History of Baptism, Confirmation, and Communion

History of Baptism, Confirmation, and Communion

Many churches, particularly in the Christian faith, have specific ceremonies, or sacraments, that mark important moments in the lives of members. The three mentioned here are among the most common, and trace their origins back to the beginning of the church.

Communion is a regularly observed tradition, normally repeated monthly or quarterly, depending on the Christian church. Also called Eucharist, it refers to the Last Supper, in which Jesus declared to his disciples that the bread and wine he gave them was his body and blood. As such, the churches have adopted a belief in the ritual of giving bread and wine, or specially prepared wafers, or other items depending on the church in question. As Christian churches are a diverse religion, with many small or major changes in belief, these experiences will always vary slightly. Many churches believe that the Last Supper rite only is undertaken by those who have already been baptized. As such, the First Communion of a new member or child of age is a moment of celebration.

The earliest sacrament in the lives of people in most of the different Christian faiths is the rite of Baptism. This traces itself back to the stories of John the Baptist from the bible. A precursor (and relative) of Jesus, he preached of the arrival of the other, and when Jesus appeared before him, John was asked to baptize him as well. This is considered the source of the tradition. Baptism consists of an immersion or anointment in water, varying somewhat from church to church, each with its own tradition. Likewise, the age at which baptism occurs differs, with some waiting until adulthood, many during the childhood, and some versions during infanthood. The baptism represents a rebirth, a washing away of sins that are believed to be inherent in all men.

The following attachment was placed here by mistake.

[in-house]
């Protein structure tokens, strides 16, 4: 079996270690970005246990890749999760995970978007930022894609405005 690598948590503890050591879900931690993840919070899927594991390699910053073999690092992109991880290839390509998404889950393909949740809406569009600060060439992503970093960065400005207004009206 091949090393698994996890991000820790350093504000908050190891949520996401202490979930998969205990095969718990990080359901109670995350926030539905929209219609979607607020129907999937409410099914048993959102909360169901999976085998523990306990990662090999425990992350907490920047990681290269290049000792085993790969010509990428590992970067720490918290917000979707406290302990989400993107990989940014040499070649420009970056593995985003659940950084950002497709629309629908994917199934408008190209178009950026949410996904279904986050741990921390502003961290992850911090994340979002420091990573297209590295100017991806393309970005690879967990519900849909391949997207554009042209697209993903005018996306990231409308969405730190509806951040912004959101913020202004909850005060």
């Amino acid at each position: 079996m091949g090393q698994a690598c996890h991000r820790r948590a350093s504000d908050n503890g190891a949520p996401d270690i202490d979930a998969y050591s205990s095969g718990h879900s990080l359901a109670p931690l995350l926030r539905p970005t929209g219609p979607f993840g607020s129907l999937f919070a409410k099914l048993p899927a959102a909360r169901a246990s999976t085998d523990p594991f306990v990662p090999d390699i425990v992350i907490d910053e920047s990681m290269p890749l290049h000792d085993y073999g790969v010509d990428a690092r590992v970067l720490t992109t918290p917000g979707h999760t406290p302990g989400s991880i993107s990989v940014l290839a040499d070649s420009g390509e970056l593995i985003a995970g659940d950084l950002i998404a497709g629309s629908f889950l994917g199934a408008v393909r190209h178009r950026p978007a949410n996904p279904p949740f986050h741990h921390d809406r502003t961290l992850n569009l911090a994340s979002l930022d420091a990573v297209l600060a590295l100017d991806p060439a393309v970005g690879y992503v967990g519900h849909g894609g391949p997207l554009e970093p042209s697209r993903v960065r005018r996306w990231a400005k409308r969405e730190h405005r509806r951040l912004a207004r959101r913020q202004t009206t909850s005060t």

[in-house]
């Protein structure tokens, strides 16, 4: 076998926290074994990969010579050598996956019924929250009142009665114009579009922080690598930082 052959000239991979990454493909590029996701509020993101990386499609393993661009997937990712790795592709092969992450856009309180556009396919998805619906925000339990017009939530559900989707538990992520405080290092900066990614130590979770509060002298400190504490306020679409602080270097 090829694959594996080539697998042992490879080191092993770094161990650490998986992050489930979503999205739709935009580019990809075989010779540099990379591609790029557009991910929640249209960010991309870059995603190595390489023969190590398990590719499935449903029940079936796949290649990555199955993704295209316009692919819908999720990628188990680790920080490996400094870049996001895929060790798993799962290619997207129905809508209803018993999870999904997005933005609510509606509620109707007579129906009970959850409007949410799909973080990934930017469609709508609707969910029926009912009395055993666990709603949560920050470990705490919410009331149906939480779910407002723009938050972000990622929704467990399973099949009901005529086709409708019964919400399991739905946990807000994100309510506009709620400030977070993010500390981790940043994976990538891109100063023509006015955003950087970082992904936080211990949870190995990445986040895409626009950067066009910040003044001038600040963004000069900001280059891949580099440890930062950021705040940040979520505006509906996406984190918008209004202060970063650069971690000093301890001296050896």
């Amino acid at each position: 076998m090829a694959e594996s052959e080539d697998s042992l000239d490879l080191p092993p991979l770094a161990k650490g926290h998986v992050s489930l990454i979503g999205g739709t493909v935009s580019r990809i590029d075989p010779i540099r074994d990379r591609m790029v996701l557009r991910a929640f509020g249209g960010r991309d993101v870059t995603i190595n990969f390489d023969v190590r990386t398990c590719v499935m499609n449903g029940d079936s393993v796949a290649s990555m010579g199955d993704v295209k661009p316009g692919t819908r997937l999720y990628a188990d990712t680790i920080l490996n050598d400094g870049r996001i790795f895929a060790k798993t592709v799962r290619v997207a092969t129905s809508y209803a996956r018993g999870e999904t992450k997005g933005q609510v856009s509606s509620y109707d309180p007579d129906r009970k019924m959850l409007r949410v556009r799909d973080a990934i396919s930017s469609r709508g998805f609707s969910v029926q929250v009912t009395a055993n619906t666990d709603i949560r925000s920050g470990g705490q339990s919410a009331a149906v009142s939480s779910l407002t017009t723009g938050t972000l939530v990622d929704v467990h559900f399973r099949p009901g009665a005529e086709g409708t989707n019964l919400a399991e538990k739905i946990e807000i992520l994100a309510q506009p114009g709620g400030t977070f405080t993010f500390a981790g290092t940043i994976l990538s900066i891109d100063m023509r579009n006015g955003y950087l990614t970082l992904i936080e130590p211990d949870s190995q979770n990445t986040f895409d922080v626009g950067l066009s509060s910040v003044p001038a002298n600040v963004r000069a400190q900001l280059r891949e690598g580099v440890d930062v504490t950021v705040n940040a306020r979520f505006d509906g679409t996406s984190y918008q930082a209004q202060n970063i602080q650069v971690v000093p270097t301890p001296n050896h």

Confirmation varies much as baptism does. A connected sacrament, it consists of the laying on of hands by a priest, and a prayer. The purpose is to confirm, as the name implies, the covenant that baptism is meant to invoke. It is also described as the “receiving of the Holy Spirit.”

Both of these events are considered milestones in the life of a member of the church, particularly churches that choose to have them occur in early childhood. Because of this, there is often a sense of celebration, of passing a threshold in life. Families and friends in many churches give traditional gifts, such as items specific to the faith such as rosaries, or money and cards. First communion, as well, is a matter of celebration and congratulations.

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